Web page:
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  • well india is not so poor or weak as it is shown in frnt of world our research show it in this ppt we have suggested some basic bt innovative idea to improve india's productivity in the field of agriculture
    IF we got your support then we could get a chance to represent our presentation in front of national delgates and 70000student who came from different different part of india so please give us ur support
    Friends if you really want to see India free from hunger please vote for my team YUYUTSAVA

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  1. 1. SOWING PROSPERITY Boosting agricultural productivity Team Details: 1. Anjani Kumar Mishra 2. Abhijeet Kumar 3. Keshav Chaudhary 4. Navraj Dixit 5. Sumit Kushwaha
  2. 2. INDIA: A BLESSED LANDMASS • India is the world’s seventh largest country as far area is considered. • Its great Indo-Gangetic plains, Coastal plains, the Deccan's, Himalayan foothills composed of different types of soils like alluvial, black, red, laterite and mountain soils allow to grow a vast variety of crops. • Its tropical and subtropical type of climatic features favors the farming of cereals, fruits, vegetables, spices. Hardly any nation of the world has such a great natural benefit. • India enjoys annual rainfall of 1160 mm ( world average 1110 mm), water cover 4% of total world water. • Almost 55-60% of total workforce is engaged in agriculture. India’s workforce is second largest in world just after China.
  3. 3. AGRICULTURAL CHALLENGES OF INDIA • Contribution of agriculture to the overall GDP of the country has fallen from about 30 percent in 1990-91 to less than 15 percent in 2011-12, a trend that is expected in the development process of any economy, agriculture yet forms the backbone of development. • Rising number of small farms and fragmentation of farms. • Agriculture is still not an organized sector due to lack of administrative support and awareness among farmers. • Inadequate food storage facilities. Almost 21 million tons of wheat which is equivalent to Australia’s entire production is wasted every year in India. About 40% of fruits and vegetables perish before it reaches to the market due to lack of transportation and storage facilities.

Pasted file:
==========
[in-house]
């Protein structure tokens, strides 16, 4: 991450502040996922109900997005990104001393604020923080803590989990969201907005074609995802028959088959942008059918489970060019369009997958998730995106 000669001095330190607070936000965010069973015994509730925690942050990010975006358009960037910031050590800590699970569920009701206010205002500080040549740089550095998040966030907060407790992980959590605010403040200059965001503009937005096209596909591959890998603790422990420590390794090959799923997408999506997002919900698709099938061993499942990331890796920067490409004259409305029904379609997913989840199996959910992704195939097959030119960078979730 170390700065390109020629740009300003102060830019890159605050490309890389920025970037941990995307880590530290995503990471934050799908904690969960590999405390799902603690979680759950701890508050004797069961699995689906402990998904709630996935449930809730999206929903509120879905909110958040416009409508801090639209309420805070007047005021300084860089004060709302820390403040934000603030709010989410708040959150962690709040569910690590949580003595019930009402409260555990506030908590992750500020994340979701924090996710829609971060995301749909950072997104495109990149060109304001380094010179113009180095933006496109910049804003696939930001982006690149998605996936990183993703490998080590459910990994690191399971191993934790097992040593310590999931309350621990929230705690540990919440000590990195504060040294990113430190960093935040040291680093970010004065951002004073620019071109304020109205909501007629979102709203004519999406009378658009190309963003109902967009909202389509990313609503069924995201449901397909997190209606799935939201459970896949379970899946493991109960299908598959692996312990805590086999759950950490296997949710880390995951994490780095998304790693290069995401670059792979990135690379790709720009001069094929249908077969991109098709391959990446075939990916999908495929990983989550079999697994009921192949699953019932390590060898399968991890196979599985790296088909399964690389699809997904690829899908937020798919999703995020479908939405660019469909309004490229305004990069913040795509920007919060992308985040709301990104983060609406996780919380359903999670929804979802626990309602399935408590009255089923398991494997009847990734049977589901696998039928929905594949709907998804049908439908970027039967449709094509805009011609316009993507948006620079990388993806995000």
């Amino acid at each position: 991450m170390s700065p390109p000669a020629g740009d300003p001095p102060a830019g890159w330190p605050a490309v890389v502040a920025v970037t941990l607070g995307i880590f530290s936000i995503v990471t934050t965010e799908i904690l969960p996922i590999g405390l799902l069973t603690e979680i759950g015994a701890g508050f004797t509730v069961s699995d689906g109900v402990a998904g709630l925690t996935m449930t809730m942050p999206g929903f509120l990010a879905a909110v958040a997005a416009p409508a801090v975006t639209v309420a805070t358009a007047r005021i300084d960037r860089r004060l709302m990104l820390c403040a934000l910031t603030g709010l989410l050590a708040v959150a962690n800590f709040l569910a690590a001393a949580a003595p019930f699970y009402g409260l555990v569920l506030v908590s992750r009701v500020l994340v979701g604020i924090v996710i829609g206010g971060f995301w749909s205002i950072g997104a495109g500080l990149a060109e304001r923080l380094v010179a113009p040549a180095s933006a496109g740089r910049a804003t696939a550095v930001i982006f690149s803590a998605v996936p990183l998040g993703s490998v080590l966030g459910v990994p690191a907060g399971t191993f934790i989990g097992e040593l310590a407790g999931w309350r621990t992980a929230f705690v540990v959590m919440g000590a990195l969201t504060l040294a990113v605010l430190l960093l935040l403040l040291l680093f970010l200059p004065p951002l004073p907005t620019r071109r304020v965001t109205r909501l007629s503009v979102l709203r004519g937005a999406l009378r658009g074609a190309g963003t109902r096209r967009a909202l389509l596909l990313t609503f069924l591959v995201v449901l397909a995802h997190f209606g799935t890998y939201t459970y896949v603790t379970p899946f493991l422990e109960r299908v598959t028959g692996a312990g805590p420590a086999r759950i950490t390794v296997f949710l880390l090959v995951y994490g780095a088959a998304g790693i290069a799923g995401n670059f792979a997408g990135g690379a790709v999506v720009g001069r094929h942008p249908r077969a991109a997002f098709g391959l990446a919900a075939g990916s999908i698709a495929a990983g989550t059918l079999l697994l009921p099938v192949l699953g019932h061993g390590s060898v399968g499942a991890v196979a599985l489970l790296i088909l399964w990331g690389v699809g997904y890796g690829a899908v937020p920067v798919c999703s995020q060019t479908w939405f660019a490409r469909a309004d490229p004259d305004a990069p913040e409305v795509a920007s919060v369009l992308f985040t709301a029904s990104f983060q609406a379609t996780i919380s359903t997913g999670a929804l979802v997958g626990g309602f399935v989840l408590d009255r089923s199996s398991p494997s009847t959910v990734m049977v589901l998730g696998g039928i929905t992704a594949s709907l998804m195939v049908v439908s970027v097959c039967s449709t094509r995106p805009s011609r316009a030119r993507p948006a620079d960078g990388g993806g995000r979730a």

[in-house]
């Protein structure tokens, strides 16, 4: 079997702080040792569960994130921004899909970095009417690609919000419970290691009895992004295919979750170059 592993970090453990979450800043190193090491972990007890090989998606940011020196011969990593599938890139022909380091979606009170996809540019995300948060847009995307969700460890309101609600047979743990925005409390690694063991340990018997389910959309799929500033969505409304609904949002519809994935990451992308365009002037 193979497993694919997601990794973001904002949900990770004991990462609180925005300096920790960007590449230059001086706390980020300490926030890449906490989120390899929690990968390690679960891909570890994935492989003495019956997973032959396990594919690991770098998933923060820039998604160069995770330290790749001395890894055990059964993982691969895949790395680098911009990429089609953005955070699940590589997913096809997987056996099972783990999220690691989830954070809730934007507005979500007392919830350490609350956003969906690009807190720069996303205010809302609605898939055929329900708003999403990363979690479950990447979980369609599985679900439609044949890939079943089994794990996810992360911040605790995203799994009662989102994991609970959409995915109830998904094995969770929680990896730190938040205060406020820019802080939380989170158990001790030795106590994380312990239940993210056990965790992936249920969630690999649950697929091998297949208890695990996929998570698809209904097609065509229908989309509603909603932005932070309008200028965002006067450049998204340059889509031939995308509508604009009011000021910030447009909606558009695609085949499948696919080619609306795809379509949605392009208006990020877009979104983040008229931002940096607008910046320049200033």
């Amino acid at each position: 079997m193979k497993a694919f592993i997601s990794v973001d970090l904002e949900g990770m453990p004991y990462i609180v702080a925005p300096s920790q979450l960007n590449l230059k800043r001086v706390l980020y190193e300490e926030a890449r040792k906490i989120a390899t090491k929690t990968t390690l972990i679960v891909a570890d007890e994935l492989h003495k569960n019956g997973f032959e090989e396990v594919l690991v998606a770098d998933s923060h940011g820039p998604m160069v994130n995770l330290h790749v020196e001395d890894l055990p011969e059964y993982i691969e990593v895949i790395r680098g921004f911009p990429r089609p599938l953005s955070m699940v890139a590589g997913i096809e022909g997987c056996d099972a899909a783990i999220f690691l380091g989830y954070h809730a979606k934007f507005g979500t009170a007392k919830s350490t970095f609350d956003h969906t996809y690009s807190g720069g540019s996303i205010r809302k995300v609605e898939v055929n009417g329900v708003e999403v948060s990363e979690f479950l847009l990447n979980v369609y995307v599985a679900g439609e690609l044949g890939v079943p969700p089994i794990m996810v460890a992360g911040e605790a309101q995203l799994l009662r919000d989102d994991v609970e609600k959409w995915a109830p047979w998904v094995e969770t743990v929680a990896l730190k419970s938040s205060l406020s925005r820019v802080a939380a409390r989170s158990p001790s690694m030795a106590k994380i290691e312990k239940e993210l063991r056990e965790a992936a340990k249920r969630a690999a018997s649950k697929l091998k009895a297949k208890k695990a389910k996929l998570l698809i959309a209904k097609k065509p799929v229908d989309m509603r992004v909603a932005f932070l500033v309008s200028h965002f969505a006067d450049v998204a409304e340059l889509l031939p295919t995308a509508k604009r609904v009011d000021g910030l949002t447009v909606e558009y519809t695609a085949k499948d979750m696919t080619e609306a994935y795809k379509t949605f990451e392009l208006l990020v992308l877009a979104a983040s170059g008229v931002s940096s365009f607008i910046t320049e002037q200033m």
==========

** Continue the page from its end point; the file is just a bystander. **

4. 4. • A nexus of middleman between farmer and market(both urban and rural), leading to improper payback to the farmer and weakening farmer’s position in market. • Since 1970s there is decline in the irrigation potential development and its proper utilization. • Regular hikes in the prices of fuels and other energy resources do not allow for energy intensive irrigation practices leading to regular downfall in the total irrigated land of India. • Small farmers don’t have enough capital to use advanced technologies for sowing and harvesting of crops. • Due to deficiencies in the Public Distribution System the subsidised seeds and fertilizers don’t reach to farmers . • Farmers whose sole source of earning is farming if faces loss due to natural calamities like floods and droughts has to go through a very long administrative steps to get the compensation and that even don’t account for loss of labour and time. • Lack in the farm mechanisation and tools for farming are also not very modern. • Due to excess use of inorganic chemical fertilisers there is regular loss in the fertility of soil. Burnings of crop remains in the field damages the soil quality which has become a usual practice by farmers. • Research and innovations in agriculture and allied areas is very limited in India as compared to China, USA and Brazil. • Youths do not see agriculture as a good source of earning as compared to other sectors. • Farmers lack the knowledge of business of food industries and hence are limited to growing and selling of the crops at household level. The best example is selling of sugarcane to sugar industries by farmers in which farmers always feel cheated for the amount they are paid by the industry. • Minimum support price has been a great issue among farmers. • A rapid increase in the rate of suicidal of famers has been observed in the previous few years which is very embarrassing for an agrarian economy like India. • Agriculture has been a neglected area by private investors and political care in past few years.